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Spurs Balls: Redknapp’s Pal Blames Funny Foreigner AVB For Chelsea Thrashing Sherwood’s Mirthless Men

by | 10th, March 2014

MARTIN Samuel has written a monocular article about Spurs in the Daily Mail. Tottenham haave just lost 4-0 to Chelsea. Spurs losing to Chelsea is no big shocker. Games between the clubs are akin to watching the best bits from classic TV sit-coms.

Spurs are managed by Tim Sherwood. He’s English. To Samuel that is crucial:

Having lost 4-0 to Chelsea, the young manager appeared emotional. He told his employers to wake up from their dreams of Champions League football, claimed his team lacked character and talked about individuals in the group that he could not trust. It is fair to assume he is feeling the pressure.

You might think Sherwood’s management skills and ability to handle the media in the face of abject defeat are lacking. But Samuel sees something else:

Yet that strain is not greatly created by Chelsea, or any opponent. The load on Sherwood comes from within. He has a short-term contract and Louis van Gaal as good as applying for his job at every press conference. His chairman, Daniel Levy, is known to favour the exotic and this creates a climate of expectation.

That would be Levy, who before hiring and sacking Andre Villas-Boas, whom Sherwood replaced, put his faith in that exotic creature Harry Redknapp? Coincidentally, Samuel was the ghost writer of Harry Redknapp’s autobiography.

Levy became chairman of Tottenham in February 2001. This is the list of full-time and caretaker manager’s he’s appointed since:

2001  Glenn Hoddle (England)
2003  David Pleat (England)
2004  Jacques Santini (France)
2004  Martin Jol (Holland)
2007  Clive Allen (England)
2007  Juande Ramos (Spain)
2008  Harry Redknapp (England)
2012  André Villas-Boas (Portugal)
2013  Tim Sherwood (England)

Not exactly the most exotic line-up of countries, is it? If you’re tuning in from Peru, it might  be. But a Mail writer from London shouldn’t be so easily impressed by places reachable on a ferry and, in Redknapp’s case, via the M3.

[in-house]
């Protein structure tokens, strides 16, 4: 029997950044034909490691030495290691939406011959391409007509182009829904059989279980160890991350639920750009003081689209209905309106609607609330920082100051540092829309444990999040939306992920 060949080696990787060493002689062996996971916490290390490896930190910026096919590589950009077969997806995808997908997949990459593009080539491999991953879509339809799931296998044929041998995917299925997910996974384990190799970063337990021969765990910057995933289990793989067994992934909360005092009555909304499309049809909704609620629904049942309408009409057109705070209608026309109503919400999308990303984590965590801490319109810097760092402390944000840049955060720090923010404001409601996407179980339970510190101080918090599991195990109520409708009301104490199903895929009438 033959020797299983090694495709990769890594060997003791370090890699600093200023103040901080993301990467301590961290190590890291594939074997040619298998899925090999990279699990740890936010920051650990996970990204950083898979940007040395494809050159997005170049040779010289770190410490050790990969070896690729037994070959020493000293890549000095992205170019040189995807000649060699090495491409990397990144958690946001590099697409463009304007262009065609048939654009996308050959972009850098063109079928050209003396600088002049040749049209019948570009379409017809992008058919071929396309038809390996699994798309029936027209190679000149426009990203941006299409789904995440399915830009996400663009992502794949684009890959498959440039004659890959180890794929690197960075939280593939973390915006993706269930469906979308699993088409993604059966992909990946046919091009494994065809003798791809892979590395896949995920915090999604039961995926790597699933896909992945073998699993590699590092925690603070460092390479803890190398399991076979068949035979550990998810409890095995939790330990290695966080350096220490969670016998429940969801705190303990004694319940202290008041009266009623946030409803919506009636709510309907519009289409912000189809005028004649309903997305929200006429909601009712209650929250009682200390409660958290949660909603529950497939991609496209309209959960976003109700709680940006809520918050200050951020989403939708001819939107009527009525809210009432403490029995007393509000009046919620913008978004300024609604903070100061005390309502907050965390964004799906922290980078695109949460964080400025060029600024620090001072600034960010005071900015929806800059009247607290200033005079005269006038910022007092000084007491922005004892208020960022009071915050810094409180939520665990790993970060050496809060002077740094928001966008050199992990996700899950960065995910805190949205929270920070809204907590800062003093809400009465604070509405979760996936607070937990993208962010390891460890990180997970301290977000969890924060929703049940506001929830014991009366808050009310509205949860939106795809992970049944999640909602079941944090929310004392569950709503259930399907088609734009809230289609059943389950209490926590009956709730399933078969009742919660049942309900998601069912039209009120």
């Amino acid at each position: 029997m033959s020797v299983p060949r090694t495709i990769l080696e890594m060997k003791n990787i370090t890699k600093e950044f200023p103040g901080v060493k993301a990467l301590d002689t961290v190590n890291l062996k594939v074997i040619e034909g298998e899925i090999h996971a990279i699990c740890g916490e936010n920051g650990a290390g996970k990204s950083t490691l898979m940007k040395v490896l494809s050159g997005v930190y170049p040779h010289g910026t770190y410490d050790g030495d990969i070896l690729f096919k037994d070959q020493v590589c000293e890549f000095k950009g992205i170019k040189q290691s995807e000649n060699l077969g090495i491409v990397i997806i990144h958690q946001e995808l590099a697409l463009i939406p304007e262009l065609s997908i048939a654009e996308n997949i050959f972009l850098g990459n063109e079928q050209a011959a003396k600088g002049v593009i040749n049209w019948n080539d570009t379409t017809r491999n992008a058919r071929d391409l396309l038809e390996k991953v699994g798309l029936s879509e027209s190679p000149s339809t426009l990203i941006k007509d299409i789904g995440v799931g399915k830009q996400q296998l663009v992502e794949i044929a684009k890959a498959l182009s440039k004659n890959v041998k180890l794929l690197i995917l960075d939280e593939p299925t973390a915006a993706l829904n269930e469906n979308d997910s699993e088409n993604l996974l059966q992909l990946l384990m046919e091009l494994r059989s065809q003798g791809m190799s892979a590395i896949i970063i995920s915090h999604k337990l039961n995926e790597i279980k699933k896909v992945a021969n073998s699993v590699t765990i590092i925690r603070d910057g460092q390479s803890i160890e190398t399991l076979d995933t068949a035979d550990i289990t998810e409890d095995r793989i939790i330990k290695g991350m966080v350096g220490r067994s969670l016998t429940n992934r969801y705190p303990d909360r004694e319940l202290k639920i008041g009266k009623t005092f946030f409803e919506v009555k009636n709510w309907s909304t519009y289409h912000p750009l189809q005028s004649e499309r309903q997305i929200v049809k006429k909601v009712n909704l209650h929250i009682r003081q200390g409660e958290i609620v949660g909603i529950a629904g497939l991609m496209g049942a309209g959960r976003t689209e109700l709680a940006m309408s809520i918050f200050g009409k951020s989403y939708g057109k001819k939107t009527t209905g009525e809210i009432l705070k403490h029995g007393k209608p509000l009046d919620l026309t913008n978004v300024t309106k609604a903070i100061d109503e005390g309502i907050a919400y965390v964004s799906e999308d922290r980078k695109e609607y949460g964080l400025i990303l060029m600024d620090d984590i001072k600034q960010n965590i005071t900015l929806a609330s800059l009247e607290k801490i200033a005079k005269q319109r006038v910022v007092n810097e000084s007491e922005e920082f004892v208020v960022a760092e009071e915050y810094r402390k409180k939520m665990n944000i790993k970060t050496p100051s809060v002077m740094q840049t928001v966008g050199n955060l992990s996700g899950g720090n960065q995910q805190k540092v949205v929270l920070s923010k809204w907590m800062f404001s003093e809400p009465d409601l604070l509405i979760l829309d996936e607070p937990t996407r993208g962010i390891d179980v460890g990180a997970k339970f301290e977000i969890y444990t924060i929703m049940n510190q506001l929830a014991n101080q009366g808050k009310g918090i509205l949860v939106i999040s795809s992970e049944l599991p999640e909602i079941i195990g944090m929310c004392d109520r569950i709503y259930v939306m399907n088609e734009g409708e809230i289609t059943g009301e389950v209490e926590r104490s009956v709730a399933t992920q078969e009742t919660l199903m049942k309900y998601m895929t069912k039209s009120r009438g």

‘Until you get a foreign manager of this club, nobody is happy,’ Sherwood said last week. And he is right, of course.

Oh, I dunno. What about Alex Ferguson making a return at Spurs? Or the afresaid Hoddle?

The names of well-qualified rivals will be trotted out now: Joachim Low, Jurgen Klopp, Lucien Favre (the Swiss chap at Borussia Monchengladbach who is the latest flavour of the month, the candidate only the real aficionados know). Sherwood hears the refrain, constantly. Foreign is best, foreign is better, foreign knows more, foreign is shrewder, more savvy, more tactically adept. Yet that ignores one salient fact. Foreign got Tottenham into this mess.

Eh? Levy was born in Essex.

It wasn’t Sherwood who squandered large chunks of the Gareth Bale bounty in the summer. It wasn’t Sherwood who conceded six away to Manchester City and five at home to Liverpool.

But Sherwood was the manager when Spurs lost 5-1 to Man City at home. He was the manager when Spurs lost to Chelsea 4-0 away. He was there when Spurs lost to FC Dnipro. But Samuel is not listening. He’s blaming it all on AVB:

The manager of the time, Andre Villas-Boas, is Portuguese, the director of football and still in situ, Franco Baldini, is Italian.

And..? Your point is?

…when Sherwood took charge, the club was in the elite equivalent of crisis: seventh place with 27 points from 16 matches, at an average of 1.68. Tottenham have since taken 26 points from Sherwood’s 13 Premier League games at an average of two, and risen to fifth place.

So. All the wins are down to him; and all the defeats are down to them?

Last season, two points per game would have been enough to finish third. So Sherwood has improved Tottenham’s fortunes, just not by enough to chase down the top four.

In the 2012-13 season, when AVB was in charge, Spurs scores 72 points from 38 games. That’s 1.89 points a game. One season earlier, that would have been enough to secure third place.

In the 2011-2012 season, with Englisher Redknapp in charge, Spurs csored 69 points from 38 games. That’s an average of 1.82 point per game.

AVB improved Spurs. Right?

…Tottenham were unlucky at Stamford Bridge.

4-0. You can let in four unlucky goal. But to get nil you have to have failed to have scored.

That’s not unlucky. That’s a failure. That;s good tactics by Chelsea, whose manager is…foreign.

 



Posted: 10th, March 2014 | In: Sports, Spurs Comments (3) | Follow the Comments on our RSS feed: RSS 2.0 | TrackBack | Permalink